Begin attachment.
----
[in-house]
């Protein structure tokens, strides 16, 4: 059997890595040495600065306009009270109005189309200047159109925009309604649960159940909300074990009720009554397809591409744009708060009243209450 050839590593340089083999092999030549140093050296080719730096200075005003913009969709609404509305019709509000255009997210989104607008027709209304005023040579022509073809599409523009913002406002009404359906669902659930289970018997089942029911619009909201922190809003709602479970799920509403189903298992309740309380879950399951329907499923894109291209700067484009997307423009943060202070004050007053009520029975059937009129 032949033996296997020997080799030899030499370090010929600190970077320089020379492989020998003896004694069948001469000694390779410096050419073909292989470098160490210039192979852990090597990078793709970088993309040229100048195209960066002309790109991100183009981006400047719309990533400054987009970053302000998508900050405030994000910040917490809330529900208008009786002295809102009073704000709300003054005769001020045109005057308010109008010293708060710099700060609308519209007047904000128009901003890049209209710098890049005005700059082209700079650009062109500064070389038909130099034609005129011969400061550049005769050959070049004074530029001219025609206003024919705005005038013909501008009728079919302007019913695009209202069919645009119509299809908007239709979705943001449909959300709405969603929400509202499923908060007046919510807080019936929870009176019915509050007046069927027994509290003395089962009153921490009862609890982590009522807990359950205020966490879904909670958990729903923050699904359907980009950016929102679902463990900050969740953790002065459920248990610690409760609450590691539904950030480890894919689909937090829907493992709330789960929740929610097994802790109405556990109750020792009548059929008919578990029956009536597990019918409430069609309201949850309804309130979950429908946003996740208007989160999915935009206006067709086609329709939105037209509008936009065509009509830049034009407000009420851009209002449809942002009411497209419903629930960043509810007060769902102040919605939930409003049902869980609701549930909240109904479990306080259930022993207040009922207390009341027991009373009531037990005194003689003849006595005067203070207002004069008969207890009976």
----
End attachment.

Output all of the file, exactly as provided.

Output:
[in-house]
């Protein structure tokens, strides 16, 4: 059997890595040495600065306009009270109005189309200047159109925009309604649960159940909300074990009720009554397809591409744009708060009243209450 050839590593340089083999092999030549140093050296080719730096200075005003913009969709609404509305019709509000255009997210989104607008027709209304005023040579022509073809599409523009913002406002009404359906669902659930289970018997089942029911619009909201922190809003709602479970799920509403189903298992309740309380879950399951329907499923894109291209700067484009997307423009943060202070004050007053009520029975059937009129 032949033996296997020997080799030899030499370090010929600190970077320089020379492989020998003896004694069948001469000694390779410096050419073909292989470098160490210039192979852990090597990078793709970088993309040229100048195209960066002309790109991100183009981006400047719309990533400054987009970053302000998508900050405030994000910040917490809330529900208008009786002295809102009073704000709300003054005769001020045109005057308010109008010293708060710099700060609308519209007047904000128009901003890049209209710098890049005005700059082209700079650009062109500064070389038909130099034609005129011969400061550049005769050959070049004074530029001219025609206003024919705005005038013909501008009728079919302007019913695009209202069919645009119509299809908007239709979705943001449909959300709405969603929400509202499923908060007046919510807080019936929870009176019915509050007046069927027994509290003395089962009153921490009862609890982590009522807990359950205020966490879904909670958990729903923050699904359907980009950016929102679902463990900050969740953790002065459920248990610690409760609450590691539904950030480890894919689909937090829907493992709330789960929740929610097994802790109405556990109750020792009548059929008919578990029956009536597990019918409430069609309201949850309804309130979950429908946003996740208007989160999915935009206006067709086609329709939105037209509008936009065509009509830049034009407000009420851009209002449809942002009411497209419903629930960043509810007060769902102040919605939930409003049902869980609701549930909240109904479990306080259930022993207040009922207390009341027991009373009531037990005194003689003849006595005067203070207002004069008969207890009976």